If learning from these successful authors doesn’t work, then return to Maass’s advice and learn how to become a more powerful storyteller. Maass says, “While the industry isn’t without blame, the fact is that you can’t change the business. You can only change your writing.”

It seems that Murnane discovered that secret long ago, because her writing has found more than 100,000 readers. The strongest path for promotion is readers spreading the word, and writing that needs improvement does not earn word-of-mouth.

Discover Authors Finding Readers

_______________________

Lloyd Lofthouse, a former U.S. Marine and Vietnam Veteran, is the award winning author of The Concubine Saga.

His latest novel is Running with the Enemy. Blamed for a crime he did not commit while serving in Vietnam, his country considers him a traitor. Ethan Card is a loyal U.S. Marine desperate to prove his innocence or he will never go home again.

And the woman he loves and wants to save was trained to hate and kill Americans.

To follow this Blog via E-mail see upper left-hand column and click on “FOLLOW!”

Authors Finding Readers – Part 4/4

How does an author build an Internet platform to attract readers to his or her work?

Here’s how I did it and it seems to have worked for my first three novels:

I launched iLookChina.net (my first proper Blog after taking three workshops on the subject), the platform for my first-three historical-fiction novels set in 19th century China. Instead of writing about the writing process and my angst as a writer, as I have discovered many authors do with his or her Blog/s, I focused on topics about China and the Chinese.

Does that make sense?

Here are the results:

I launched iLook China.net near the end of January 2010. Since launching the Blog, I have posted more than 1,500 articles about China and the Chinese.

However, my first novel, My Splendid Concubine was released December 2007.

Sales in 2008 = 221 copies.

Sales in 2009 = 341 copies.

After I launched a Blog to support the novels, sales for 2010 = 2,375 copies (a 696% increase in sales over 2009 when I did not have a proper platform Blog).

Sales in 2011 = 4,641 copies.

So far, sales in 2012 have reached more than 2,700.

As of 6:10 PST on August 19, 2012, iLookChina.net had 285,272 all-time views that I’m sure have contributed to almost 10,000 book sales.

What do these numbers say? Answer: It is crucial for an author to identify the interests of his or her potential readers before building and branding a proper Internet platform.

For example, if an author publishes a cookbook, he or she should consider a Blog about food.

There is more to building an author Internet Platform than just launching a Blog. For example, in 2008, I was a guest on 31 radio talk shows (only one was a Blog radio station) and I have linked from my Website to a few of the reviews that were converted to podcasts.

Recently, actually this morning (as I worked on this series of posts), I read a piece by David Vinjamuri for Forbes.com called Publishing Is Broken, We’re Drowning in Indie Books – And That’s a Good Thing.  It’s a long piece but worth reading for anyone that wants to learn about the current state of publishing. Near the end of Vinjamuri’s six-page on-line article, he says that Indie books must get reviewed, and from the start back in 2008, getting reviews was one of my goals.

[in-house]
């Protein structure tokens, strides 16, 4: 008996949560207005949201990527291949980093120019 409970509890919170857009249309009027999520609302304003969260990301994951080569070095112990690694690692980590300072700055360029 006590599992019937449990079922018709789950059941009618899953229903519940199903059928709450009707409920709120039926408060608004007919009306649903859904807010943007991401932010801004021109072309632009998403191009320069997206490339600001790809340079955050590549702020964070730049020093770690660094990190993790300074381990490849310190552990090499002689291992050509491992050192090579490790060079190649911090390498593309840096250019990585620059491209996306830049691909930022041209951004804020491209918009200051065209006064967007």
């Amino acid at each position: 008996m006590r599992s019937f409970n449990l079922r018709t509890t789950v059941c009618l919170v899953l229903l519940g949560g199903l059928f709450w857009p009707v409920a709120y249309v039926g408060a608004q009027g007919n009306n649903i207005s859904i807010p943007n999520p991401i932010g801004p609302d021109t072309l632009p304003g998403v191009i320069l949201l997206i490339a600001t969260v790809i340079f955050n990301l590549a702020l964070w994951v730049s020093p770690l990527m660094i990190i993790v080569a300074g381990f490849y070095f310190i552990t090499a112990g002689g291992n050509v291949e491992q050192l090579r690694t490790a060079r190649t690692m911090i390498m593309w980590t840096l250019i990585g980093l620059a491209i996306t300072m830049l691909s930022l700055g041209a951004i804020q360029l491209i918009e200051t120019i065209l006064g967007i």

I do not pay for reviews, but I have been on three Internet book tours of my work and I paid publicists to organize these Blog tours, which generated maybe 50 – 60 reviews. Most were positive. A few were not. I also submitted my work to literary contests and lost more than I earned some recognition in.

The most valuable reviews came from Writer’s Digest judges (my work has had two); The Midwest Book Review (three); City Weekend Magazine in China; and Historical Novels Review Online—all reputable, established media sources linked to traditional publishing, and this is the quality of reviews/recognition for Indie work that Vinjamuri says Indie authors need to prove credibility equal to that of traditionally published authors.

In addition, I belong to Authors Den, write reviews for Amazon Vine, LL Book Review, leave comments on other Blogs for posts that interest me (the posts I leave comments on have to really interest me—if they do not, I don’t leave a comment).

I belong to other on-line social networks such as Facebook, Twitter, Historical Fiction eBooks, and the Independent Authors Guild to name a few where I spend time commenting in chats, etc.

One fact for sure: there is NO guarantee that anything an author does will attract a sizable reading audience.  In fact, there is no guarantee that the Blog/Internet platform I’m building for my next novel, Running with the Enemy, will succeed in finding readers interested in that story.

Unless an author belongs to the rarified A-list of the most successful authors that have sold hundreds of thousands or millions of books, each book an author publishes is another venture into the unknown. For example, one of the most successful Indie authors is Amanda Hocking, and it took her about nine years of hard work building her platform before she graduated to the A-list that most authors will never join.

In conclusion, I want to share a few more depressing thoughts—According to Mental Floss, Where Knowledge Junkies Get Their Fix, in the United States:

1. One-third of high school graduates never read another book for the rest of their lives.

2. Forty-Two percent of college graduates never read another book after college.

3. Eighty percent of U.S. families did not buy or read a book last year.

4. Seventy percent of U.S., adults have not been in a bookstore in the last five years.

5. Fifty-seven percent of new books are not read to completion.